I bet most of us can see something of ourselves in Peter some times. Something of ourselves also in the Beloved Disciple… Something of ourselves even in Jesus. For together we are the body of Christ, and Jesus has told us we live in him and he lives in us… So together we take on his nature. Together we should feel like Jesus – not alone, by ourselves (that would be delusional) but yes, like Jesus, together… Because  –

The love of Jesus is for all of us. Whether we’re looking and feeling like Peter on a bad hair, bad-fishing-day… Or whether we’re looking and feeling like John, Mary Magdalene, Mary and Martha of Bethany, or any of the beloved disciples who show love for Jesus…without always having to be told… and…

Even like St Thomas the Doubter, who we heard last week saying, first, “I won’t believe unless I put my hand in his side and touch his wounds” – then, a week later, seeing Jesus, saying – “My Lord and my God!” – like Thomas, who, remember, is called “the twin” – we too probably often have twin-like personalities that usually include great doubt… and great faith…at the same time…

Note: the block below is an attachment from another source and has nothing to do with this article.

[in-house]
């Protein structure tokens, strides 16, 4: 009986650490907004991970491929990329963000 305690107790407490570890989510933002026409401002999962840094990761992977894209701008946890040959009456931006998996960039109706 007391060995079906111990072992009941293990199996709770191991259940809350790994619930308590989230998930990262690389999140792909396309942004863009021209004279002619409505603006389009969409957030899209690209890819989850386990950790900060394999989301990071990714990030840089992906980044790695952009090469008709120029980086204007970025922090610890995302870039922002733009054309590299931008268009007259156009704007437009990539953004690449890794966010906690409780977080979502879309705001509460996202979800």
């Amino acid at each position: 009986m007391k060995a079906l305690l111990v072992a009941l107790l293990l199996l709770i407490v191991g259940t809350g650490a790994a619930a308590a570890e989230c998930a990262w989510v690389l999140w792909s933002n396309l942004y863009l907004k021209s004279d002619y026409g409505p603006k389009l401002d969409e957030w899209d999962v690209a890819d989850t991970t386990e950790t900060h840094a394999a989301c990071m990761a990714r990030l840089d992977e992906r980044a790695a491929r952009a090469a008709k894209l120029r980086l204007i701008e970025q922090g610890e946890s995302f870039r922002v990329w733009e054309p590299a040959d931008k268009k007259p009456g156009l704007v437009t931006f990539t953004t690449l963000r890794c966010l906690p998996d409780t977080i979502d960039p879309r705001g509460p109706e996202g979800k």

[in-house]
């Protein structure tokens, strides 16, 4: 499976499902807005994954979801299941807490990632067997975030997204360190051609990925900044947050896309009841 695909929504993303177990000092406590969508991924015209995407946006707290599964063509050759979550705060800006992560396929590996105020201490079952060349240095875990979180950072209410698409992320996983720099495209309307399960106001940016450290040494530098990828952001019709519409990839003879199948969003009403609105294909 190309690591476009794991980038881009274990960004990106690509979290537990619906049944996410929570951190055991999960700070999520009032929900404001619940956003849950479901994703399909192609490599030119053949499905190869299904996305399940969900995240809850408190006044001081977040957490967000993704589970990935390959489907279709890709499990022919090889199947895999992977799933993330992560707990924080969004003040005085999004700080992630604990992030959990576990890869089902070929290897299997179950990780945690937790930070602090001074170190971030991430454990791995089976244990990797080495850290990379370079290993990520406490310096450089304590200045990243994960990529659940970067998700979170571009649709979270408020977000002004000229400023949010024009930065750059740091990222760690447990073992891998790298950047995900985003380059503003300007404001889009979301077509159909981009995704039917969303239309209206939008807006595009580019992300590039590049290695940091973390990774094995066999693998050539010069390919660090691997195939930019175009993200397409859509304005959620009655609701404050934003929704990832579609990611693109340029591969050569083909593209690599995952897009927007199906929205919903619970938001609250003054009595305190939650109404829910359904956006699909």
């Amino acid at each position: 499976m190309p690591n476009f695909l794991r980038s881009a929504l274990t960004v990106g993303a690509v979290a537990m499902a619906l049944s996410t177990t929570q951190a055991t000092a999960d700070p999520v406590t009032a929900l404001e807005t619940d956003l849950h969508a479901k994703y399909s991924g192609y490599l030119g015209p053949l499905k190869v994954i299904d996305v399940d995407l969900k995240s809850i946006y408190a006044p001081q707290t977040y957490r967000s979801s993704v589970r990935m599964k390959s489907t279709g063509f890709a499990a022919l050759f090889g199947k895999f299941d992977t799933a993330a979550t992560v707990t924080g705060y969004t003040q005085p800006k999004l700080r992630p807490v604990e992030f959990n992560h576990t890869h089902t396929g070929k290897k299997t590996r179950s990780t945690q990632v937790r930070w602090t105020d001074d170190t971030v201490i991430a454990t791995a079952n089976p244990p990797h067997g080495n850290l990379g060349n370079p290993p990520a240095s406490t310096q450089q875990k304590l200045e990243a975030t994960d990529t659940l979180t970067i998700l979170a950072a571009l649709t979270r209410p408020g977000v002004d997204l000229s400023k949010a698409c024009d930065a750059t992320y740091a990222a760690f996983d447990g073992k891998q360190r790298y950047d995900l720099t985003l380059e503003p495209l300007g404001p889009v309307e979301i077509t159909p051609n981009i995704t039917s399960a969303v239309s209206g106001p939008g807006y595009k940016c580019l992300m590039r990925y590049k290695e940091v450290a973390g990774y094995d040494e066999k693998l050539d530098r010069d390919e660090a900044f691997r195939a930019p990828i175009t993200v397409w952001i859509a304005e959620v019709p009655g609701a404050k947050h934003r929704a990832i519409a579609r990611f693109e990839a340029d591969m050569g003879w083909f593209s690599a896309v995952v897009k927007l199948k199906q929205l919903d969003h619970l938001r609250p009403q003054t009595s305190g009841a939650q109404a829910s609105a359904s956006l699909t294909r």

And like all these gospel fishermen out on the lake…

We too are still…

All in the same boat together…

Listening together to hear Jesus remind us –

“Cast your nets to the other side.”

Be ready for new things with Jesus.

Be ready to be surprised with the joy of Jesus…

Ready for new life in Jesus Christ…

Thanks be to God.

Amen.